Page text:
Hey @Tchesco, welcome!
The job of the SP is to select 40 “mini-columns” to activate out of 2048 (~2%).
So its output is always a list of 40 index values 0-2047.
At each time step, each SP mini-column (represented as one of these index values) gets an overlap score with the encoding vector. The encoding vector is also a binary vector (the green grid in your pic there), which activates a fixed number of bits based on the raw input value. The more active encoding bits a mini-column is connected to, the higher its overlap score and the better chance it has of activating. The mini-columns with the top 40 overlap scores are chosen to activate.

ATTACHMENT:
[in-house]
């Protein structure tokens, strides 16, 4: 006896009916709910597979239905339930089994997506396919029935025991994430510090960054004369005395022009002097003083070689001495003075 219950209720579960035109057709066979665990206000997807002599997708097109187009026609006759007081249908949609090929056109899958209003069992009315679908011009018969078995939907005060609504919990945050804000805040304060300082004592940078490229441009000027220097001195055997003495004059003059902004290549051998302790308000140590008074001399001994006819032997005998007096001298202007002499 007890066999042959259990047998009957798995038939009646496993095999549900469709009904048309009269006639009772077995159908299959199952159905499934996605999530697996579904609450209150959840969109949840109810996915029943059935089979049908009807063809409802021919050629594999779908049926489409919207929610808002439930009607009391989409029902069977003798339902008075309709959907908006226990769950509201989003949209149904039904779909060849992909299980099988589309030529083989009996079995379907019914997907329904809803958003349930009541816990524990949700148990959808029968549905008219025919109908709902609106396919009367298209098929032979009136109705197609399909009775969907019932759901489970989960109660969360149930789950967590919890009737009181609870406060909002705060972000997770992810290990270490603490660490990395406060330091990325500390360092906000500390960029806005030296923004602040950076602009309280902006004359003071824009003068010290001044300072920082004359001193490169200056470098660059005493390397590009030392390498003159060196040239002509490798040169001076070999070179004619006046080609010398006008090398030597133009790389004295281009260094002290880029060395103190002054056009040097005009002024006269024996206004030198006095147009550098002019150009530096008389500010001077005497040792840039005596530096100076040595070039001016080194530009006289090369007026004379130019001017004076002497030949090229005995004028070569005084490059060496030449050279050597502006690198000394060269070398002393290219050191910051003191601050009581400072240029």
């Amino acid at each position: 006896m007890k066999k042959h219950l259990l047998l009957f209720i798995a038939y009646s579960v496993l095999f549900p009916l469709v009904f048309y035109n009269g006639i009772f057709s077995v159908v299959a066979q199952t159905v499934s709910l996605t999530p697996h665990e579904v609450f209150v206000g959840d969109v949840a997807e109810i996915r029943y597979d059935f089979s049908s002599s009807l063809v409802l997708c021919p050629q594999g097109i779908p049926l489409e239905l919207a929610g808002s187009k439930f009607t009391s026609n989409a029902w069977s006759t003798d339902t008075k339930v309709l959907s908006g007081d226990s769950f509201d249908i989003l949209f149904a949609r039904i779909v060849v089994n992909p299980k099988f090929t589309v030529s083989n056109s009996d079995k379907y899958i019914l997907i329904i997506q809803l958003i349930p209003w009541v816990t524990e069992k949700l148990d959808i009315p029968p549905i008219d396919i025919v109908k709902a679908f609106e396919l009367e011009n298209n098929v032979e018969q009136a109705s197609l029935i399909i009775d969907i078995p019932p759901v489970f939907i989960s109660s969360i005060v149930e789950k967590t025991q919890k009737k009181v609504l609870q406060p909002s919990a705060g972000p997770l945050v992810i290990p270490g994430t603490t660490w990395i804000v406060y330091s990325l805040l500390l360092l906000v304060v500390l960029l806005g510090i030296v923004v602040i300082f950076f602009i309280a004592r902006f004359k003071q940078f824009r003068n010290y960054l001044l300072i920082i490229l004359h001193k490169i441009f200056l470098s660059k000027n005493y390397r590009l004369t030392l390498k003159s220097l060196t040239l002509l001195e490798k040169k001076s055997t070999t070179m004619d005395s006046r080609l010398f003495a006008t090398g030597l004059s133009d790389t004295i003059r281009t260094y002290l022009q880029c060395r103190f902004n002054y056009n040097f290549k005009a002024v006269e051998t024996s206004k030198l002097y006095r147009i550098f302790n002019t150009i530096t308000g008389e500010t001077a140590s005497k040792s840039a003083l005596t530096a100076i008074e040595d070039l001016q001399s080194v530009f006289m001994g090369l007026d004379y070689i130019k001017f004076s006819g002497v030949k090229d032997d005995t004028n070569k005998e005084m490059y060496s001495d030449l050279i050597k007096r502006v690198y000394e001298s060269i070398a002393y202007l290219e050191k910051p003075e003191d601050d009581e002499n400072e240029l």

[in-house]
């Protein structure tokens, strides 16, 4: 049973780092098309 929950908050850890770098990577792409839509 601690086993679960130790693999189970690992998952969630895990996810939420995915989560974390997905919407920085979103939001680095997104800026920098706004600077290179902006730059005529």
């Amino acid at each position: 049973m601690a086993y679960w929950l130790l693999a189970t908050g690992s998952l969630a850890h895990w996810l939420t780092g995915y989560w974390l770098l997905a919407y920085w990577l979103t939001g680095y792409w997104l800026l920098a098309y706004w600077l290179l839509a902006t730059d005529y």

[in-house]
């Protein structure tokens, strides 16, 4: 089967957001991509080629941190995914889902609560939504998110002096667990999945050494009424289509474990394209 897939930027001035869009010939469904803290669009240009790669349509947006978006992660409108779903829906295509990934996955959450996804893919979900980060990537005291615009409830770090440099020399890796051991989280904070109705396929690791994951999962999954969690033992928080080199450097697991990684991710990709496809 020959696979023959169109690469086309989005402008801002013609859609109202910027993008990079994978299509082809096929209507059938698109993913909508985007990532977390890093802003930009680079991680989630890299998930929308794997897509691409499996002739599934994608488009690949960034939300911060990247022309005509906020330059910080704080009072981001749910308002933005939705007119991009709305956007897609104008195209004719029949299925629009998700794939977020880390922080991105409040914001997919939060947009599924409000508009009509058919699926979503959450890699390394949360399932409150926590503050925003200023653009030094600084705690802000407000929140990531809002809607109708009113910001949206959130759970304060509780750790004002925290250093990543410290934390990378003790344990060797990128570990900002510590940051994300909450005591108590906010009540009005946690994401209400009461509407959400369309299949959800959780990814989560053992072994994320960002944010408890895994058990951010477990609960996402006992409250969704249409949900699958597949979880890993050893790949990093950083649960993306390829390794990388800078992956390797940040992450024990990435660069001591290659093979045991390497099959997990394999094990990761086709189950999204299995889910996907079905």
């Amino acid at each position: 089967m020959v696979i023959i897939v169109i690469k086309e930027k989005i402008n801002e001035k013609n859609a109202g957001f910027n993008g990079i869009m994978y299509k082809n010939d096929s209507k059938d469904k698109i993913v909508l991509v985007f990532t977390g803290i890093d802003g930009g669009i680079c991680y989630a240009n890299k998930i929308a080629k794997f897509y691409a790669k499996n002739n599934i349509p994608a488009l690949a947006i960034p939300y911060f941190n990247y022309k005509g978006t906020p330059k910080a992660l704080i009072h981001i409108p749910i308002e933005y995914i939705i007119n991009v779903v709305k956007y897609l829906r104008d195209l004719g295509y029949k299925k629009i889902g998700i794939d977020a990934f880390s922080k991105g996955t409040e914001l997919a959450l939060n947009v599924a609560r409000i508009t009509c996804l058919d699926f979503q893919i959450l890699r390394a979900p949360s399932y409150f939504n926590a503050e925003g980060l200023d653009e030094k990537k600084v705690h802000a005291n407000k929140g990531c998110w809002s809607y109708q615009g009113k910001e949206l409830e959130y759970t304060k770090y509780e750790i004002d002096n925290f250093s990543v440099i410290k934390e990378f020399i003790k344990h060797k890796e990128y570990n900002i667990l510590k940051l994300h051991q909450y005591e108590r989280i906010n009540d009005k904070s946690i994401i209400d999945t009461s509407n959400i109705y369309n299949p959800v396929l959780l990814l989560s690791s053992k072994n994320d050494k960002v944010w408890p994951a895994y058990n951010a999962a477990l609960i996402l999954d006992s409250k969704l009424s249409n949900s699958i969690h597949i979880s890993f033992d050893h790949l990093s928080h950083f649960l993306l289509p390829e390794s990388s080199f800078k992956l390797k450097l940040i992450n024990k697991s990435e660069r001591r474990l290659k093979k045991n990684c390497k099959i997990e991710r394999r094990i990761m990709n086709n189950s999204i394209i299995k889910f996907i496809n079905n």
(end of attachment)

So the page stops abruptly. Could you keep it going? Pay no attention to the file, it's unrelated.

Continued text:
An SP column bursts when it activates unexpectedly (meaning it has no predictive cells).
As for distal segments, any cell can potentially have many distal segments (set in TM params), though often end up with just 1.
When a mini-column bursts – as they all do when first activated – one cell in the column is chosen as winner cell, to represent the column’s activation in this new context.
This winner cell forms a new distal segment, which is list of winner cells from the prior time step. Through this segment, the winner cell monitors that set of prior winner cells. If enough of these monitored winner cells activate at once, the distal segment becomes active and its cell becomes predictive. So each cell’s job is to monitor certain other sets of cells, and predict its own activity.
So when a mini-column is activate by the SP, it is considered predicted if there are any active distal segments on any of its cells. This is how mini-columns go from bursting to predicted.